Of course that skill doesn’t come just out of sheer natural talent, it takes a lot of practice, and potentially a few crashes too. I wondered what the giant zombie sticker on the roof of the car and on Yokoi’s Tomodachi stickers meant. It turns out Yokoi got the nickname from the “drift king” himself, Keichii Tsyuchia, after Yokoi had crashed his S14 multiple times in competition, but always managed to rebuild it again; it kept coming back like some tyre hungry car zombie!
Now you know a little more about D1 Street Legal and Masashi Yokoi’s driving style and history. What about the car behind the man? Let’s take a closer look…
Starting with the power department, which frankly is as beautiful to look at as it is functional thanks to Yokoi’s custom rocker cover and engine bay artwork. Aside from the paintwork, what we have here is one fantastic 2.1L SR20DET that is powerful and super responsive thanks to TOMEI Poncams, TOMEI connecting rods, 87mm HKS forged pistons, HKS valve springs, 850cc injectors, a NISMO fuel pump, and a lovely big HKS GT3037S-56T turbo, all of which help this S14 push out around 433ps.
I realise earlier on I said it was obtainable, but I never said it was cheap! As anyone who’s competed before will know, drifting can cost a lot money, but nearly every single drifter I’ve met has so much dedication to drifting that they will scrape together any pennies they have and put it towards their car.
All this power is directed through a NISMO 6-speed transmission, NISMO 2-way L.S.D, and a NISMO Super Coppermix clutch. Strong parts such as these are important for a car that’s going to take the kind of beating Yokoi gives.
Behind the arches and wheels is a suspension setup comprising of practically D-MAX everything, coilovers, arms, knuckles, the lot. D-MAX are a big player in the profession drift scene in Japan and provide a lot of sponsorship for drivers.
Thanks to the suspension goodies from D-MAX, the whole car sits purposefully on a set of Work Emotion CR Kais.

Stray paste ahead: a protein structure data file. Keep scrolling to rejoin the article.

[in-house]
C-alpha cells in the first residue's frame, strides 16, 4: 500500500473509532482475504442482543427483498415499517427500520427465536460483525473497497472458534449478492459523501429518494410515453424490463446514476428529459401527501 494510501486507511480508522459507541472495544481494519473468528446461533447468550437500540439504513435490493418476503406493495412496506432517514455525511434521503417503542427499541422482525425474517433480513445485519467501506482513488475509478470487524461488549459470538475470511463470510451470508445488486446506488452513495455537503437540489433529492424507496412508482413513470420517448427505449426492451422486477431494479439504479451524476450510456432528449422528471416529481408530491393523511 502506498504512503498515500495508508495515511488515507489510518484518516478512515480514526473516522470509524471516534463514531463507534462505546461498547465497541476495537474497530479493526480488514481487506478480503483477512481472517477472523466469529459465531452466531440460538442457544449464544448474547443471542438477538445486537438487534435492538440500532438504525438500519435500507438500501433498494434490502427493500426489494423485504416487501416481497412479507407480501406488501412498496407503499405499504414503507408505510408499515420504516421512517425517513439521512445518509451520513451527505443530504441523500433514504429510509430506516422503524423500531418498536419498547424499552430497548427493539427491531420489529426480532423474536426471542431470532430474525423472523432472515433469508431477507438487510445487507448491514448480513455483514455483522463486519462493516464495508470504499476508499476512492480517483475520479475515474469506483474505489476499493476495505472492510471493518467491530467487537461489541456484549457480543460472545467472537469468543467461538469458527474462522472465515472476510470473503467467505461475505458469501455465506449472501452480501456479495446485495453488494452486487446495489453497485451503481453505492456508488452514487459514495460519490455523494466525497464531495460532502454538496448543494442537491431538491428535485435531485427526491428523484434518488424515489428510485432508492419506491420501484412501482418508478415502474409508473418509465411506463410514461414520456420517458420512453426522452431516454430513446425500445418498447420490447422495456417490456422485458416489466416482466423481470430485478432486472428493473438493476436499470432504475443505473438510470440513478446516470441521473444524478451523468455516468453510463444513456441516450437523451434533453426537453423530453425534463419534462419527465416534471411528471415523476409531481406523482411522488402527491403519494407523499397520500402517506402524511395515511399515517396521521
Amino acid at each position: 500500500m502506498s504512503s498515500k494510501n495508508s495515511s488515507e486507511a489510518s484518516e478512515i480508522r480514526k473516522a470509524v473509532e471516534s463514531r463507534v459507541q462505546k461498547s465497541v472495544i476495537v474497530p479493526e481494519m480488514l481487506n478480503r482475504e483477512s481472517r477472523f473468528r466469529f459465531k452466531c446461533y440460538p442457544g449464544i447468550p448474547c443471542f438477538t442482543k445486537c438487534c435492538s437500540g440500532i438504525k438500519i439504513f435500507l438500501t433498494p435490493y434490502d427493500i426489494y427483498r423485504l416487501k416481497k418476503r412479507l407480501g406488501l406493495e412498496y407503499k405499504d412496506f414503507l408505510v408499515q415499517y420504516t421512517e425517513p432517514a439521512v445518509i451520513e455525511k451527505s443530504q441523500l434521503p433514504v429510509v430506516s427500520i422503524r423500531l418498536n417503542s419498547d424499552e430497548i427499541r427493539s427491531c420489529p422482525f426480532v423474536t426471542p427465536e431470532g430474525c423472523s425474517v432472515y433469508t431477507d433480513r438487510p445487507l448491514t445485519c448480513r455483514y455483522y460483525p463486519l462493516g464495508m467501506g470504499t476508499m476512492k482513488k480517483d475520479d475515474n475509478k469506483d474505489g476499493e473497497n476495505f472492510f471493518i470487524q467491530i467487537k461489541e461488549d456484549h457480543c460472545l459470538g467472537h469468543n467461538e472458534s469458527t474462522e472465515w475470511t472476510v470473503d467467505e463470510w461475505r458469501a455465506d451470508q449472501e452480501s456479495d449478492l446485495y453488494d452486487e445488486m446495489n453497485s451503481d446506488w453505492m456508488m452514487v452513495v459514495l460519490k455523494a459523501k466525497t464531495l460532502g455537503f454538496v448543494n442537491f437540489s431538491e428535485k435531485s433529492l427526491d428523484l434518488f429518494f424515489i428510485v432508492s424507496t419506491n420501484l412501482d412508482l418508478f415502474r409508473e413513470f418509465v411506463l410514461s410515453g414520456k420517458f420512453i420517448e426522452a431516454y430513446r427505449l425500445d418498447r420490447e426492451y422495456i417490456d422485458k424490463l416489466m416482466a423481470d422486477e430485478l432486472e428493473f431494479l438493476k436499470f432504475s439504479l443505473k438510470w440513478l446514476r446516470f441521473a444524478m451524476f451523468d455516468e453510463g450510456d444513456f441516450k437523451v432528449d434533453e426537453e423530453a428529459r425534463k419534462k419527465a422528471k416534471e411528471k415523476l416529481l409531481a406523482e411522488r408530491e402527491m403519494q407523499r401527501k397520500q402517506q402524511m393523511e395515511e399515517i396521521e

Yokoi decided run the Works in sizes 17x9J ET+17 up front and 18×9.5J ET+15 at the rear. This staggered setup not only looks badass, but is practical as the 17s allow for more steering lock clearance up front and the 18s give the rear end a little more traction. These are both wrapped in Federal RS-R tyres in sizes 235/40/R17 and 265/35/R18 which help provide the Silvia with massive grip!
The interior of the S14 is pretty basic and a little rough around the edges, but with a car this driven I wasn’t expecting it to be spotless. It’s main focus is on the driver and it does the job well; plus it has a damn tv! What more could you want?! I also like the re-positioned standard handbrake which makes it easier for Yokoi to reach when he needs to give it a quick dab on those ferocious entries.
And last but not least we have the styling. This is taken care of once again by D-MAX with their full Type-3 aero kit and D1 SPEC 30mm wide front fenders and 40mm rear fenders. The Type-3 kit has the feel of the later Kouki kit that came as standard on S14s, except it’s like it’s taken a load of steroids and is angry as hell. The car has also retained the original Nissan Kouki wing which finishes the whole thing off nicely.
Now I’m going to end this feature on a sad but happy note. Sadly this particular S14 no longer lives as Yokoi decided to scrap the shell shortly after our visit; I feel lucky to say that I got the chance to shoot it before it’s demise. However, over the winter Yokoi built a new chassis which is borderline identical to this and has been using it in the 2012 D1SL season with great success.
I’ve also recently discovered that Yokoi will finally be competing in D1GP this year on July 21st-22nd for Round 3 at Autopolis. Yokoi will be driving the D-MAX D1GP demo S15 Silvia that used to be piloted by Nakamura in the series. I wonder how he will get on with a monster 600PS 2.2L SR20DET with NOS? I wish him all the best of luck!
– Daniel Bridle